I especially dislike this side of myself because it reveals an extremely not-cool level of neediness…something I’m constantly trying to suppress for fear my friends and colleagues run screaming from the room. When I do my self-forgiveness work this part of my character is one of the first on my list to make peace with.

The benefit of the radical forgiveness process is it enables me to have and offer what it is that I’d like to receive from others. I can only give what I already have however much I may want things to be different.

Leave a Comment

Filed under Radical Forgiveness

Day 14: Radical Forgiveness – One more thing


I’m still feeling tentative about this process. It’s a new habit and it feels fragile. Like my new won sense of peace and equilibrium could easily be upset. It feels like the crystals are just beginning to form and it wouldn’t take much to dissolve those little buds.

That’s why it’s important to keep doing this for 30 days and not stop today after an initial success.

There’s also a certain amount of comport and reassurance knowing that this process is always available. I feel more willing to take emotional risks than before knowing that one bad experience won’t send me spinning into “victim rumination mode.”

Leave a Comment

December 17, 2014 · 6:12 pm

Day 14: Radical Forgiveness


Yesterday I completed the Radical Forgiveness process for another situation that was consuming a lot of my energy and thoughts.

The one situation that causes me more distress than just about any other is when I disappoint someone I respect and care about. I had some real concerns about whether the Radical Forgiveness process would “work” because my feelings were so intense at the time.

The Radical Forgiveness process breaks out into three parts:

  1. Telling the story from the victim perspective. (I need to forgive someone for doing something to me)
  2. “Collapsing” the story. In this section you spend some time reframing the story to see if there is a way to step out of being a victim. For example, looking at the facts and how I interpreted the facts. I also begin to consider that there may be a gift in what has happened and the nature of that gift.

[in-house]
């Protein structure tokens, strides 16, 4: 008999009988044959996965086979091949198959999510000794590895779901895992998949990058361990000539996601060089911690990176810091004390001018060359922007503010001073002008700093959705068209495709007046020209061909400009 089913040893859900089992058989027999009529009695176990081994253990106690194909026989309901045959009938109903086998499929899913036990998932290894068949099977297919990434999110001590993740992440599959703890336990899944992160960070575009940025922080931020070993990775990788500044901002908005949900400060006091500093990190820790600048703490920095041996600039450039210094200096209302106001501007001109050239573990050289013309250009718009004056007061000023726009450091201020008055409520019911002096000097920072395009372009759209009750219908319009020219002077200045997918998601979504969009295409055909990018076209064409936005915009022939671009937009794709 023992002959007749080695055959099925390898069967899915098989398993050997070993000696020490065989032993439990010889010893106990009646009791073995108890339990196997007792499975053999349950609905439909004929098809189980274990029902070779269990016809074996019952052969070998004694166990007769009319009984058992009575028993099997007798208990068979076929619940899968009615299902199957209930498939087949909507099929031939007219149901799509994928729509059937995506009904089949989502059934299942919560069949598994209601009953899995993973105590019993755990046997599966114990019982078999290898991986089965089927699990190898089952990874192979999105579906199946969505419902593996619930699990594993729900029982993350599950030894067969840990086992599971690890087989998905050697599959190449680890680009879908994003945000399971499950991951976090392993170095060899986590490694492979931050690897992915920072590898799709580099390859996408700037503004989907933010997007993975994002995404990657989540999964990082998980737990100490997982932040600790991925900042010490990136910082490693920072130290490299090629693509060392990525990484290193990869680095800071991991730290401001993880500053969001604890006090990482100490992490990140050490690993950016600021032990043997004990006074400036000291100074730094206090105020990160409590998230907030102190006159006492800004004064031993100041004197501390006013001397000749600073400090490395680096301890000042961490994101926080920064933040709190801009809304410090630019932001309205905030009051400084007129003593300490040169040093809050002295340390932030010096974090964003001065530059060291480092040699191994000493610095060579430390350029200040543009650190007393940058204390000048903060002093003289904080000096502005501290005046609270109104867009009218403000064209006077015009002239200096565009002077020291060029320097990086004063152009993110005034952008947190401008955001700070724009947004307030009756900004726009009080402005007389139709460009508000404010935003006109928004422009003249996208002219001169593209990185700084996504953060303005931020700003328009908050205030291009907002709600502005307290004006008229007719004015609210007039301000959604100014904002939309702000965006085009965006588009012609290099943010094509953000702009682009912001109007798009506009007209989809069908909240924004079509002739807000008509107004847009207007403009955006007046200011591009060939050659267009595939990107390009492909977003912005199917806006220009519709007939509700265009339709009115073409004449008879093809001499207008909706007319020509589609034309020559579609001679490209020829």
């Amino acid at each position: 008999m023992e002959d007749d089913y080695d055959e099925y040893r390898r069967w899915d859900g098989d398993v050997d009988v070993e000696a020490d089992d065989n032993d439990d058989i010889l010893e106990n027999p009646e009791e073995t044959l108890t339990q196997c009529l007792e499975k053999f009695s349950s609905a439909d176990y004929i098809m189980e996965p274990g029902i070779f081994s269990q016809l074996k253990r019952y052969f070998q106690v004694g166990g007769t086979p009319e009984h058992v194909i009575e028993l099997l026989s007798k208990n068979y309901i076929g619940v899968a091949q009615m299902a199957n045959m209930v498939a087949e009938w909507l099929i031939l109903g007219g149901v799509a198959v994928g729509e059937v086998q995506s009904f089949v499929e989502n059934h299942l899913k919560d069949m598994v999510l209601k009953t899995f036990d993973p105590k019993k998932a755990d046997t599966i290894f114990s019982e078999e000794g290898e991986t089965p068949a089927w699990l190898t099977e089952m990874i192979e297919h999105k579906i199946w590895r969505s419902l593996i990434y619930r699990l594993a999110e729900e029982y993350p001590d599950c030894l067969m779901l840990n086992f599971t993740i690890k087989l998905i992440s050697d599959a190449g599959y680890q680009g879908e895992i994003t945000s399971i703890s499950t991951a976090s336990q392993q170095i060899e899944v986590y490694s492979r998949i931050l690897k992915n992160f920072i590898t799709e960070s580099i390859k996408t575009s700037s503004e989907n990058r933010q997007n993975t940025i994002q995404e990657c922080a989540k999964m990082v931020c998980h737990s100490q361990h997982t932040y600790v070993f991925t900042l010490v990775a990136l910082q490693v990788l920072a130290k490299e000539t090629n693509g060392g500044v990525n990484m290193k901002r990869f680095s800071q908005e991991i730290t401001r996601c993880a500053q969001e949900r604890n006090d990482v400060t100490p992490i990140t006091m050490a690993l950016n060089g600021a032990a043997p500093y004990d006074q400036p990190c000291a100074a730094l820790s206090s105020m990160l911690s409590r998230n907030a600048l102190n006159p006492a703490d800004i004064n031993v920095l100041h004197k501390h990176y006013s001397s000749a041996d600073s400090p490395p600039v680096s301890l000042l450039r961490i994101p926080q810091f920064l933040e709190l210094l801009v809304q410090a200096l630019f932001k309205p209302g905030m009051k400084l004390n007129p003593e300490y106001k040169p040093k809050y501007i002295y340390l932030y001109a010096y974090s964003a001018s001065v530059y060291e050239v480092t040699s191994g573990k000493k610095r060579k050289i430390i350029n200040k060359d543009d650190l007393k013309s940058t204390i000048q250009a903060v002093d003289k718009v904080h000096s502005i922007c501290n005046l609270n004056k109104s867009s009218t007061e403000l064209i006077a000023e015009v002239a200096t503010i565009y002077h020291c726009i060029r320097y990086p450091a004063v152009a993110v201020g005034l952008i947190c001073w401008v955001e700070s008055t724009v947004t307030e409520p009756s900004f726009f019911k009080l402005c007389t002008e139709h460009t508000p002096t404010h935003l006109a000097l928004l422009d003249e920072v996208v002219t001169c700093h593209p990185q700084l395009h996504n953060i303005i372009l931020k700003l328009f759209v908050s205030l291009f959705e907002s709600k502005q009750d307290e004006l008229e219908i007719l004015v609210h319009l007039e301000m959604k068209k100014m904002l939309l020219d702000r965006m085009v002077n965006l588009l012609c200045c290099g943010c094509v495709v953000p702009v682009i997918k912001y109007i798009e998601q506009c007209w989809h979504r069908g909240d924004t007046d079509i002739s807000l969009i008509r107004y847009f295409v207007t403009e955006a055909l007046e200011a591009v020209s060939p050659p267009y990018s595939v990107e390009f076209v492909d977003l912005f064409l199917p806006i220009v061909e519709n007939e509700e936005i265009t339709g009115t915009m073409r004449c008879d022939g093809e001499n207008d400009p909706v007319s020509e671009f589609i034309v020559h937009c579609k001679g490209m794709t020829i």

3. Radical Forgiveness. This is where I am able to actually tell the story from the perspective that there is perfection in what happened and to actually heal the hurts. This is where I go from being a victim to being fully healed.

As I did parts 1 and 2, I realized just how much emotional pain was triggered. So, so much! By the time I finished writing the story and writing about the emotions I was feeling I was pretty wound up energetically. I was absolutely open to the possibility of reframing the situation (which is really good because sometimes I’m reluctant to give up some old stories) but skeptical all that negativity could be shifted beyond feeling some relief from the intensity.

But as I finished part 2 and began part 3 I found myself letting go of the negative feelings and actually feeling peace and a desire for reconciliation. I was able to stop seeing myself as a victim and no longer had the urge (a really strong urge) to share my story with other people in order to get their sympathy and agreement.

One of the “requirements” for Radical Forgiveness to work is to really feel the feelings. Not gloss over them. Not say “it’s not so bad,” but really feel them fully. I was wondering whether I was letting myself do this because I can stuff feelings and say “I’m fine” because I don’t want to bring my shit into other situations.